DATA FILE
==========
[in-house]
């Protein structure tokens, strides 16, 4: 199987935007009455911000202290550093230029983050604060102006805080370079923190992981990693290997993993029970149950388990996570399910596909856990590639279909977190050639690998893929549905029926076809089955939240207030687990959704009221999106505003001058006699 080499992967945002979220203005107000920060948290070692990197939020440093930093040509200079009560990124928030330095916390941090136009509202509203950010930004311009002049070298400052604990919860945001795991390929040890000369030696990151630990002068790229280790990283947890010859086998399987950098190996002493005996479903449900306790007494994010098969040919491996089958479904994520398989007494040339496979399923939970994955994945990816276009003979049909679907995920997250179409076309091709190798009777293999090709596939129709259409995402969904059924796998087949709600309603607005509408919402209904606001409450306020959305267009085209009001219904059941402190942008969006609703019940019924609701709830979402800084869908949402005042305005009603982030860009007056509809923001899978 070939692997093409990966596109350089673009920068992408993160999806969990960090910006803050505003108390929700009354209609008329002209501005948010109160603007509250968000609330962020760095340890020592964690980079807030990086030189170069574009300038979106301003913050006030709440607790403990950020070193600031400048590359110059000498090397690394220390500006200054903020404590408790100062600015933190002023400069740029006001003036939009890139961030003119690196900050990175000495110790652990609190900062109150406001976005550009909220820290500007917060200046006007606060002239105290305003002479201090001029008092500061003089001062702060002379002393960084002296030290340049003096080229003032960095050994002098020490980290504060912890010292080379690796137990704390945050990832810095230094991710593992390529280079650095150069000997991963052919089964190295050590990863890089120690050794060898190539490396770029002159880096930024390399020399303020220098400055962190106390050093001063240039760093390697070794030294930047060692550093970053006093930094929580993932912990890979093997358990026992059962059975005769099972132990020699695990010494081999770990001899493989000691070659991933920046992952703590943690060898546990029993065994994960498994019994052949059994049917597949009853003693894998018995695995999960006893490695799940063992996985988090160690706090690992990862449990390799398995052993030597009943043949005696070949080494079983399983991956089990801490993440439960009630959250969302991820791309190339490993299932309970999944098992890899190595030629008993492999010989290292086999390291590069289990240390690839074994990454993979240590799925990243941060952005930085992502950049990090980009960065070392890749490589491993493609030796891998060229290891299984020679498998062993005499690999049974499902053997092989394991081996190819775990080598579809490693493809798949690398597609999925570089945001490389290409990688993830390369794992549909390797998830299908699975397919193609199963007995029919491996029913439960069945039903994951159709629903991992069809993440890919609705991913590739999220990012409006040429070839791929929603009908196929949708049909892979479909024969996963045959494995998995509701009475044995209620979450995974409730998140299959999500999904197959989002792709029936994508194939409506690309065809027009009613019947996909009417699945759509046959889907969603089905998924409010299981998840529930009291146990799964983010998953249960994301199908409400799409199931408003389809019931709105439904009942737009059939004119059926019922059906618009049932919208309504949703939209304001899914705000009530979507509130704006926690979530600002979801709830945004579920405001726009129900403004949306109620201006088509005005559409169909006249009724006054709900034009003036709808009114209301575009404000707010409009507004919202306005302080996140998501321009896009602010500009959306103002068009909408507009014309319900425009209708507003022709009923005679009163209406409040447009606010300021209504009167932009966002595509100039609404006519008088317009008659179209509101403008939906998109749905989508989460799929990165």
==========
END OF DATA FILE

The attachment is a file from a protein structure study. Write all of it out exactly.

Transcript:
[in-house]
């Protein structure tokens, strides 16, 4: 199987935007009455911000202290550093230029983050604060102006805080370079923190992981990693290997993993029970149950388990996570399910596909856990590639279909977190050639690998893929549905029926076809089955939240207030687990959704009221999106505003001058006699 080499992967945002979220203005107000920060948290070692990197939020440093930093040509200079009560990124928030330095916390941090136009509202509203950010930004311009002049070298400052604990919860945001795991390929040890000369030696990151630990002068790229280790990283947890010859086998399987950098190996002493005996479903449900306790007494994010098969040919491996089958479904994520398989007494040339496979399923939970994955994945990816276009003979049909679907995920997250179409076309091709190798009777293999090709596939129709259409995402969904059924796998087949709600309603607005509408919402209904606001409450306020959305267009085209009001219904059941402190942008969006609703019940019924609701709830979402800084869908949402005042305005009603982030860009007056509809923001899978 070939692997093409990966596109350089673009920068992408993160999806969990960090910006803050505003108390929700009354209609008329002209501005948010109160603007509250968000609330962020760095340890020592964690980079807030990086030189170069574009300038979106301003913050006030709440607790403990950020070193600031400048590359110059000498090397690394220390500006200054903020404590408790100062600015933190002023400069740029006001003036939009890139961030003119690196900050990175000495110790652990609190900062109150406001976005550009909220820290500007917060200046006007606060002239105290305003002479201090001029008092500061003089001062702060002379002393960084002296030290340049003096080229003032960095050994002098020490980290504060912890010292080379690796137990704390945050990832810095230094991710593992390529280079650095150069000997991963052919089964190295050590990863890089120690050794060898190539490396770029002159880096930024390399020399303020220098400055962190106390050093001063240039760093390697070794030294930047060692550093970053006093930094929580993932912990890979093997358990026992059962059975005769099972132990020699695990010494081999770990001899493989000691070659991933920046992952703590943690060898546990029993065994994960498994019994052949059994049917597949009853003693894998018995695995999960006893490695799940063992996985988090160690706090690992990862449990390799398995052993030597009943043949005696070949080494079983399983991956089990801490993440439960009630959250969302991820791309190339490993299932309970999944098992890899190595030629008993492999010989290292086999390291590069289990240390690839074994990454993979240590799925990243941060952005930085992502950049990090980009960065070392890749490589491993493609030796891998060229290891299984020679498998062993005499690999049974499902053997092989394991081996190819775990080598579809490693493809798949690398597609999925570089945001490389290409990688993830390369794992549909390797998830299908699975397919193609199963007995029919491996029913439960069945039903994951159709629903991992069809993440890919609705991913590739999220990012409006040429070839791929929603009908196929949708049909892979479909024969996963045959494995998995509701009475044995209620979450995974409730998140299959999500999904197959989002792709029936994508194939409506690309065809027009009613019947996909009417699945759509046959889907969603089905998924409010299981998840529930009291146990799964983010998953249960994301199908409400799409199931408003389809019931709105439904009942737009059939004119059926019922059906618009049932919208309504949703939209304001899914705000009530979507509130704006926690979530600002979801709830945004579920405001726009129900403004949306109620201006088509005005559409169909006249009724006054709900034009003036709808009114209301575009404000707010409009507004919202306005302080996140998501321009896009602010500009959306103002068009909408507009014309319900425009209708507003022709009923005679009163209406409040447009606010300021209504009167932009966002595509100039609404006519008088317009008659179209509101403008939906998109749905989508989460799929990165």